Senegal’s Sall Claims Win as Rivals Say Poll Heads for Runoff

(Bloomberg) -- Senegal President Macky Sall’s government claimed he had won Sunday’s presidential elections outright while his opponents said the vote is heading for a runoff as ballot counting continued.

Sall, a 57-year-old geological engineer, was seen as the favorite to win the race for the presidency after a seven-year term of rapid economic growth. Preliminary results from regional voting centers are expected from Tuesday and an official announcement by Friday.

Two of Sall’s opponents, ex-prime minister Idrissa Seck and Ousmane Sonko, a former tax inspector, said in a joint press conference Sunday that the four opposition candidates had won 50 percent of the vote needed to force a runoff. Prime Minister Mahammed Dionne told reporters Sall had won at least 57 percent of the vote.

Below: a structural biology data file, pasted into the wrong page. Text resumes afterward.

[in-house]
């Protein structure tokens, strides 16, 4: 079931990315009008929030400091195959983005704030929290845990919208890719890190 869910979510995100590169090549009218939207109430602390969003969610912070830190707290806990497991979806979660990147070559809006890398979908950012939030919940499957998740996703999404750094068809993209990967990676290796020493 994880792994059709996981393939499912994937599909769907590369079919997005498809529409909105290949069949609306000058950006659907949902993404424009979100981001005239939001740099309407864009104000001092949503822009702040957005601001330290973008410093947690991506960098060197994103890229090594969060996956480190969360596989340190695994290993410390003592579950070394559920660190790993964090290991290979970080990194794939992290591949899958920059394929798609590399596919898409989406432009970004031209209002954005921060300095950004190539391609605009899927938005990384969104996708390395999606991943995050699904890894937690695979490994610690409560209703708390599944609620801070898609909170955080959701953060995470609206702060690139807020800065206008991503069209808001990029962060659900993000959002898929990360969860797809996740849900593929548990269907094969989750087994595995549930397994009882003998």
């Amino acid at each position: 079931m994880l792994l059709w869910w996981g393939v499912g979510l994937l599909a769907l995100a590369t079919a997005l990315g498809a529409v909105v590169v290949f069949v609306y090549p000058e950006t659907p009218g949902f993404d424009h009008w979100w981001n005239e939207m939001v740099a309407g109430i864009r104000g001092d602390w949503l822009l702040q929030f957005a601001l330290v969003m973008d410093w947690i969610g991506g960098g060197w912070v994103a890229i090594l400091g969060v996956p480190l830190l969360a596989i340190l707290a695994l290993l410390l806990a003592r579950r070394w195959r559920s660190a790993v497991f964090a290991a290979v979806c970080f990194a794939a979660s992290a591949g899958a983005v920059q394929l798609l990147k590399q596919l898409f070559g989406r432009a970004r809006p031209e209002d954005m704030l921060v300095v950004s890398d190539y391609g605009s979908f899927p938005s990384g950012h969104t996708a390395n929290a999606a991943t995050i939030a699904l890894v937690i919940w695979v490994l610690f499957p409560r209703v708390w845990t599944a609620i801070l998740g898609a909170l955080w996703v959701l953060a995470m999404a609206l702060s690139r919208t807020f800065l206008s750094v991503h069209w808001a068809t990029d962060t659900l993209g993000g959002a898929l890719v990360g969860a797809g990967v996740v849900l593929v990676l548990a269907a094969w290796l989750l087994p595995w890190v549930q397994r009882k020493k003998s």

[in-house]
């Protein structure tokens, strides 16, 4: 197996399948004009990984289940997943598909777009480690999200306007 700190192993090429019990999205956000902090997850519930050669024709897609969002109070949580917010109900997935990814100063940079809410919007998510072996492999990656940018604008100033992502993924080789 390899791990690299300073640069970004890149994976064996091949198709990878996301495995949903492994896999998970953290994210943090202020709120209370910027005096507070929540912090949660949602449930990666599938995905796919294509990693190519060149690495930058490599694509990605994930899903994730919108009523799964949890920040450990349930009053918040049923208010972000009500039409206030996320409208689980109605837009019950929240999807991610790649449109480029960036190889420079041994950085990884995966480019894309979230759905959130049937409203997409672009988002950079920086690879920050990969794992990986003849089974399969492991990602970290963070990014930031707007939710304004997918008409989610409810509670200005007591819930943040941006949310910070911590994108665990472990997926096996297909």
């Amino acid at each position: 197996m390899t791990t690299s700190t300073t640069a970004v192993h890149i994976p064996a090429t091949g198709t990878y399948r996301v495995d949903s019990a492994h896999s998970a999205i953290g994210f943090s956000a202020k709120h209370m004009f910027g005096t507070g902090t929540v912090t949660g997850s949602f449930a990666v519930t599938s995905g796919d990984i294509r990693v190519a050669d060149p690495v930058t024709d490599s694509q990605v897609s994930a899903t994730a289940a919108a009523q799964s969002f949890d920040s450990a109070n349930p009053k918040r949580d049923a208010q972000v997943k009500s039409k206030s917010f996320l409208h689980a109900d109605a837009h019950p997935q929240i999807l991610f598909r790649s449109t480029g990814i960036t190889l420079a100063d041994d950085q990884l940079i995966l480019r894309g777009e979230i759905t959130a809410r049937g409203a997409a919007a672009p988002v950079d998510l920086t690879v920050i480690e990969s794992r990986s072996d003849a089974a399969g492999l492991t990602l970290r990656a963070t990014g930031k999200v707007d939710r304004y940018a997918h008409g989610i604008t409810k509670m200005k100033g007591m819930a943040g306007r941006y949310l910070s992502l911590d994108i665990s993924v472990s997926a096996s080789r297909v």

Sall could be vulnerable in a runoff, said Martin Roberts, an analyst with IHS Markit in London.

“The claims for and against a second round underline how much the president and his rivals know the picture could change if a run-off is necessary,” said Roberts. “Even if Macky Sall falls just short of 50 percent, he is unlikely to pick up any support from losing candidates.”

In 2012, Sall beat former President Abdoulaye Wade after galvanizing the opposition to back him in a second-round vote.

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